Two days after Malala Yousufzai was attacked by the Tehreek-e-Taliban Pakistan (TTP), Imran Khan went to the hospital in which she was being treated to show his concern regarding her condition. And yet, when asked a day earlier why he didn’t directly condemn the TTP, Mr Khan had responded as follows:
‘We have local affiliates and supporters. Sure I can give big statements against the Taliban but that would make them [supporters] Taliban targets.”
Shame on you, Mr Khan.
Since you have chosen to present yourself as a potential leader of this country, let me make something clear to you: leaders can’t be cowards. And for you to make that statement while also purporting to sympathise with a girl injured precisely because she stood up for principles that you don’t have the courage to defend is not just cowardice but hypocrisy of the highest order.
Let me break down my last statement. Malala Yousufzai was attacked by the TTP because she stood up for things like the right of girls to a fair education. You have condemned that attack. That means you think Malala was right and her attackers were wrong. At the same time, you refuse to display the same bravery as Malala by openly condemning her attackers.
What does it say about you, Mr Khan, that a 14-year-old girl has more guts than you do? Had she been awake, what would you have said to her? Would you have told her not to be so stupid next time? Would you have told her to just accept the TTP’s belief that women are inferior? Would you have told her that Pakistan needs more cowards, not people like her?
Shame on you, Mr Khan.
Since Mr Khan dropped his clanger, the sentient part of the PTI has attempted to cloak his cowardice with a lot of doubletalk about drones, the war in Afghanistan and the root causes of evil. None of that suffices to excuse Mr Khan’s cowardice.
Let’s begin with drones. So far as I understand it, his argument is that the root cause of the evil is the US war in Afghanistan and that militants like the TTP are driven into acts of hatred by the violence unleashed by the US and now perpetuated through drone attacks.
This is bullshit of a high order.
The fundamental fact that Mr Khan and his cohorts either fail or deliberately refuse to appreciate is that the TTP and the Afghan Talibs are two very different groups.
The Afghan Talibs consist of groups indigenous to Afghanistan whose primary aim is to overthrow the US’s supported government of Afghanistan and to take over power in Afghanistan. Afghan Talibs have a beef with the state of Pakistan only to the extent that the state of Pakistan helps the US in fighting those Talibs. Many of the leaders of the Afghan Talibs have taken up residence in Fata and Balochistan, just across the Pak-Afghan border. It is these leaders in Fata who have been targeted by the US through drone attacks. If the US was to leave Afghanistan tomorrow and if the Afghan Talibs were to retake power in Afghanistan, the Afghan Talibs would have no fundamental dispute with Pakistan.
The Tehreek-e-Taliban Pakistan consists of groups indigenous to Pakistan whose primary aim is to overthrow the elected government of Pakistan and to take over power in Pakistan. The TTP does not accept the legitimacy of the Pakistani state. The TTP attacks the citizens of Pakistan through suicide bombs and kills Pakistani soldiers. Even if the US leaves Afghanistan tomorrow and even if the Afghan Talibs take over Kabul, the TTP will continue to fight in Pakistan, continue to kill Pakistani soldiers and continue to attack people like Malala Yousufzai. Conflating the TTP with the Afghan Talibs into one giant amorphous mass is not just stupid, it’s criminally stupid. It is at the same order of analysis as “two legs good, four legs bad.”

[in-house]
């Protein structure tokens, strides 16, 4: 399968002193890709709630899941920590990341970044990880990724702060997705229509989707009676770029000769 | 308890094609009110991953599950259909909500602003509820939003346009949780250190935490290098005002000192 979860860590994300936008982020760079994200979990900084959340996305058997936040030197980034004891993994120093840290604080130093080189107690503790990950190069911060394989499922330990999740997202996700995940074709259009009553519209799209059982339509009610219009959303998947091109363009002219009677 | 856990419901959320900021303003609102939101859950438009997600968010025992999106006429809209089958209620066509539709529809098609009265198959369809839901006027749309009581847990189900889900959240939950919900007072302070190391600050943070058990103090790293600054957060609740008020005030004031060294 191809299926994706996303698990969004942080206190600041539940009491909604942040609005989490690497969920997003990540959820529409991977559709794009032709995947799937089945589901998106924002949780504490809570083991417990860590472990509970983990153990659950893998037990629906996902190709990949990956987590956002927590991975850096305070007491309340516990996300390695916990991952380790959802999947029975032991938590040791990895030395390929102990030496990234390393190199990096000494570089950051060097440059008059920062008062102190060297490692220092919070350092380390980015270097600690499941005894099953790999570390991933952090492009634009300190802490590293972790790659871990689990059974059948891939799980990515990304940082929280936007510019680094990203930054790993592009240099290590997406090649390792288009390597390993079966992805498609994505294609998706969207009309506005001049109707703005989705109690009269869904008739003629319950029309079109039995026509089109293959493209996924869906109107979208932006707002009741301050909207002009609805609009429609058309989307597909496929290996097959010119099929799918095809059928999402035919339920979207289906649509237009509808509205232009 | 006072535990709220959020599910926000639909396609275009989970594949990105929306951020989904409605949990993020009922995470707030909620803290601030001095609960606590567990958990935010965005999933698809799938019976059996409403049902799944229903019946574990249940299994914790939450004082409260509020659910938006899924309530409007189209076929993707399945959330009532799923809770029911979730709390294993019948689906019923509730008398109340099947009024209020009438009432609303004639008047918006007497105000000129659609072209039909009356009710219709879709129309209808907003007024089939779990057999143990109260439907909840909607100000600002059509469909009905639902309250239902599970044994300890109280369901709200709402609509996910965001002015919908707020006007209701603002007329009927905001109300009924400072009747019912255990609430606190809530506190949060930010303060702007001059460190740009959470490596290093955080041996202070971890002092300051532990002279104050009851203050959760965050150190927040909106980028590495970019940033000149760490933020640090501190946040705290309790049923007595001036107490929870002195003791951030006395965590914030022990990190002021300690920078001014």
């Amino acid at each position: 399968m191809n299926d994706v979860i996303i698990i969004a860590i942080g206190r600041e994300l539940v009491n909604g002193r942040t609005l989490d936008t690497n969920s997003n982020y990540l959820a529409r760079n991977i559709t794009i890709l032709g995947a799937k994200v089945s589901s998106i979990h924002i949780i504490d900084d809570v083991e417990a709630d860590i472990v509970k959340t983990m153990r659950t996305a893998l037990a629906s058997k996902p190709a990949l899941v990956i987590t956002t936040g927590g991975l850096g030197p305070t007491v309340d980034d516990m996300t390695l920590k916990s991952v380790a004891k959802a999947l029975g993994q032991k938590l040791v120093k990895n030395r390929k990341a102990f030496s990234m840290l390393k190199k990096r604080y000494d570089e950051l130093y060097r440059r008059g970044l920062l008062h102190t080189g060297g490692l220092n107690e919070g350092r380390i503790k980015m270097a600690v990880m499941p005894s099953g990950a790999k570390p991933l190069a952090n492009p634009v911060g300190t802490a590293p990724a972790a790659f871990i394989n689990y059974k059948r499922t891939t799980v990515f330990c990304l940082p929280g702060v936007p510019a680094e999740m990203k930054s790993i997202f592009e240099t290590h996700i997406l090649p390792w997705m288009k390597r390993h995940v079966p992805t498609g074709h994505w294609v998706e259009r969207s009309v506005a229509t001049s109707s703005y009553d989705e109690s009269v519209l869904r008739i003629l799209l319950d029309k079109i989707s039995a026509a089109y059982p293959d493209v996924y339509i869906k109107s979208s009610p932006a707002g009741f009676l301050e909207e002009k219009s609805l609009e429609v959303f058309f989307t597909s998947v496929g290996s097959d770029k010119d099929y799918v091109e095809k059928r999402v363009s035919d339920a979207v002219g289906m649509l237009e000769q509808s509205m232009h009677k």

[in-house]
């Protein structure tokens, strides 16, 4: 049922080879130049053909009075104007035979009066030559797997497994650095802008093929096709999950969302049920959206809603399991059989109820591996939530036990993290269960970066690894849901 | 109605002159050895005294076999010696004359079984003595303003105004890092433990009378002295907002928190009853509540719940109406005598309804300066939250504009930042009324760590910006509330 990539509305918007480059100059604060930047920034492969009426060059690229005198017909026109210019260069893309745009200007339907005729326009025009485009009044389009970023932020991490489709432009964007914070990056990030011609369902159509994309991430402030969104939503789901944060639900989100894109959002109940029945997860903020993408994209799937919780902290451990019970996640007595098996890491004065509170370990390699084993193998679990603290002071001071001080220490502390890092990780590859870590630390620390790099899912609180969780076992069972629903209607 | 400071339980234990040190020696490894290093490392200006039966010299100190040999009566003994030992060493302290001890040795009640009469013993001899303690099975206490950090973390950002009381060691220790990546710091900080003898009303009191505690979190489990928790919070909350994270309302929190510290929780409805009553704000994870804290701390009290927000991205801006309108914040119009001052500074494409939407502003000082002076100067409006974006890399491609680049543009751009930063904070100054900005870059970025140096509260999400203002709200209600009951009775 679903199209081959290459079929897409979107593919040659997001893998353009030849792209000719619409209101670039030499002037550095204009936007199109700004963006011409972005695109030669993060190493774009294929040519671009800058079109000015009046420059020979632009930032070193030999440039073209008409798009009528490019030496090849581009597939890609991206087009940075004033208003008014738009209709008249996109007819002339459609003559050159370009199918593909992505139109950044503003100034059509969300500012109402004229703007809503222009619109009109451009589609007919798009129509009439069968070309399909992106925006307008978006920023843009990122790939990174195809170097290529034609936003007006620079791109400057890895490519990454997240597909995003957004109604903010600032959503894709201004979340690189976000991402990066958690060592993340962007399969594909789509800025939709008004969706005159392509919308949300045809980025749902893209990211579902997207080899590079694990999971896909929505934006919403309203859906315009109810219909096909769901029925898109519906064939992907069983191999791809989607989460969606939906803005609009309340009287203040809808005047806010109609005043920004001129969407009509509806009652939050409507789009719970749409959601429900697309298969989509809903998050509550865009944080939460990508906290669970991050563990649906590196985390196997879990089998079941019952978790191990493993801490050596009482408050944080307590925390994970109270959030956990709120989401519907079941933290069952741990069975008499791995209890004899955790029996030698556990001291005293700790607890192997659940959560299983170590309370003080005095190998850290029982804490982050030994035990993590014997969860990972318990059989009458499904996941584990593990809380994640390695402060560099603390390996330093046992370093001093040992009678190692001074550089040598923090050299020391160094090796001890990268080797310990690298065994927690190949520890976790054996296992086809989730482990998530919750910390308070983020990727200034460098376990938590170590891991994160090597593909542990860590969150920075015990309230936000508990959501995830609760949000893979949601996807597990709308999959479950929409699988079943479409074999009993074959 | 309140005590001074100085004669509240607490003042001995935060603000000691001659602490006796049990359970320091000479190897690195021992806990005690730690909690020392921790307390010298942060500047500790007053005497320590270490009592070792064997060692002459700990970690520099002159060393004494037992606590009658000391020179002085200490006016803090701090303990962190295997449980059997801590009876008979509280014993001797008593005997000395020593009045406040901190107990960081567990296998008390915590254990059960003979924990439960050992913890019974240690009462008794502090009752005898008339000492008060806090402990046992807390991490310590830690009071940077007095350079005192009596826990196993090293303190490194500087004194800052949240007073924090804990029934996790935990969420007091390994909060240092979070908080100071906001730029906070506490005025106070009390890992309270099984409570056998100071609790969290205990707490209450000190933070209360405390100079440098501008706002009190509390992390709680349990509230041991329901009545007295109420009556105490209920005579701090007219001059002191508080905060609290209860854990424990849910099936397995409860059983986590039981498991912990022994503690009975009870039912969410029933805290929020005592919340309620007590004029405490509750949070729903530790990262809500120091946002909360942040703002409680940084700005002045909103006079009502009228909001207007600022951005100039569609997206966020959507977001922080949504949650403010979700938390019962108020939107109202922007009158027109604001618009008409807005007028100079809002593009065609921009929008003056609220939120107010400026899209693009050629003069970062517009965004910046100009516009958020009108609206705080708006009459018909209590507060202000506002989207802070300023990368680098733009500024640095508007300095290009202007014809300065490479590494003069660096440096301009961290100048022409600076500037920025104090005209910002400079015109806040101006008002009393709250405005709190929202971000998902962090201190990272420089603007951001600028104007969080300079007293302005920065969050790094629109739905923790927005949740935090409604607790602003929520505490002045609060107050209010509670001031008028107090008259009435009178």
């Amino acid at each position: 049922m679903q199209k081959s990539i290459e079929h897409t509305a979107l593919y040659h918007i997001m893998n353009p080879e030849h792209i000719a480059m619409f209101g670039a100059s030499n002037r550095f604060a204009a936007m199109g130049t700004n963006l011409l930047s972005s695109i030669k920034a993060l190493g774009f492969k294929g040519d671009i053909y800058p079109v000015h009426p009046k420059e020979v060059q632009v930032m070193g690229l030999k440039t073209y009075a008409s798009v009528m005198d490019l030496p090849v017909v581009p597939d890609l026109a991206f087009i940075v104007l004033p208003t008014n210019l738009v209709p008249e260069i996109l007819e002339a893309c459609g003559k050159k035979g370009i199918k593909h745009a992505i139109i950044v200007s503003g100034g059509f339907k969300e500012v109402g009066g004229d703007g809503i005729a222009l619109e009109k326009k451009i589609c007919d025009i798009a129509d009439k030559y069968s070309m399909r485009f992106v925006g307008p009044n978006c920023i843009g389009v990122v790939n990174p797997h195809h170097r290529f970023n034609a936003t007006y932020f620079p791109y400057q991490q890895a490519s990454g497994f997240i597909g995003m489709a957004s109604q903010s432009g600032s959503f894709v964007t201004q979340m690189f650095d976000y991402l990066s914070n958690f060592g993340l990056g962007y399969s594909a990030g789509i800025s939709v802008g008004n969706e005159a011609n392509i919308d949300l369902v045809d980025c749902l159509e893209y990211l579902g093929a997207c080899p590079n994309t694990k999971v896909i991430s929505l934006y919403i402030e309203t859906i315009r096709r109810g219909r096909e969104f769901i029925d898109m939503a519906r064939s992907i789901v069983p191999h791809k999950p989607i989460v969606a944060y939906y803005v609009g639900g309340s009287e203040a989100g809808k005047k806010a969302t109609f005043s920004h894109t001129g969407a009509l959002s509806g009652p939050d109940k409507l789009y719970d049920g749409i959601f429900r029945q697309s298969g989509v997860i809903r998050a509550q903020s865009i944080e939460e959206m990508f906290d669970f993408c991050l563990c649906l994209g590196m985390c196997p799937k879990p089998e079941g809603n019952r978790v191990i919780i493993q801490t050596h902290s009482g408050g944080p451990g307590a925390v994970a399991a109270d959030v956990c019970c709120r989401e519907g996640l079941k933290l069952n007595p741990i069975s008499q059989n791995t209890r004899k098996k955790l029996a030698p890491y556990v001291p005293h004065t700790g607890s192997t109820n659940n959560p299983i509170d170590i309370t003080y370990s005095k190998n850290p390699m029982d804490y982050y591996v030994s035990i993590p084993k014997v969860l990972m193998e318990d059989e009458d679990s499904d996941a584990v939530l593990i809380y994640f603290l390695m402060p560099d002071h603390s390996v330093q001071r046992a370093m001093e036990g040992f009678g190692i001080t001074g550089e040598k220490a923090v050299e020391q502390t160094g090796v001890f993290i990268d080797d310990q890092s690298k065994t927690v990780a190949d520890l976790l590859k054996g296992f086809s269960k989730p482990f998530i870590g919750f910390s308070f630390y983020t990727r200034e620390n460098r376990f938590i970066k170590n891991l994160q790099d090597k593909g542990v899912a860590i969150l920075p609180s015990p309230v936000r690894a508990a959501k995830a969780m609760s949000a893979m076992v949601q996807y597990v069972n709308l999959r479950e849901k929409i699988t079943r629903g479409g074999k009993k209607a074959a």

The distinction between the two groups is in fact made more evident by drone attacks. The state of Pakistan does not have drones and therefore does not use drones to fight the TTP. The US does have drones and it does use them to attack the Afghan Talibs but with a few very limited exceptions such as Baitullah Mehsud, there have been no drone attacks against the TTP. Trying to justify the TTP’s actions with reference to drones is therefore idiotic. One may as well justify the TTP with reference to poverty in Swaziland or Pakistan’s failure to win a World Cup match against India.
Please note that distinguishing between the TTP and the Afghan Talibs is not the same as saying that drone attacks are justified: that is an entirely different debate. It probably does not behove the sovereign state of Pakistan to meekly accept the invasion of its airspace by the US. But even if Pakistan should be aggressively acting against drones, that has nothing to do with the challenge to Pakistan’s sovereignty by the TTP. And if you, Mr Khan, cannot understand that logic, then you are unfit to lead this country.
Let me make another thing clear: Mr Khan says that it is a tragedy for Pakistan to be bombing its own people. Actually, no.
States use violence against their own citizens their whole time. A citizen who steals is jailed for theft. A citizen who kills another person is executed for murder. And citizens who take up arms against their own country are guilty of treason and thereby liable to be shot.
The same goes for the “root cause” argument. Frankly, I couldn’t care less what inspires or motivates the TTP. I know that the TTP doesn’t accept the legitimacy of my country or my elected government. I know that they kill my fellow citizens. I know that they kill the soldiers who fight for my security. I don’t need to know the “root cause” of the TTP’s beliefs any more than I need to know about the childhood traumas of a psychopath threatening my family.
Pakistan doesn’t need cowards, Mr Khan. Shame on you for adding to their number.
Published in The Express Tribune, October 16th, 2012.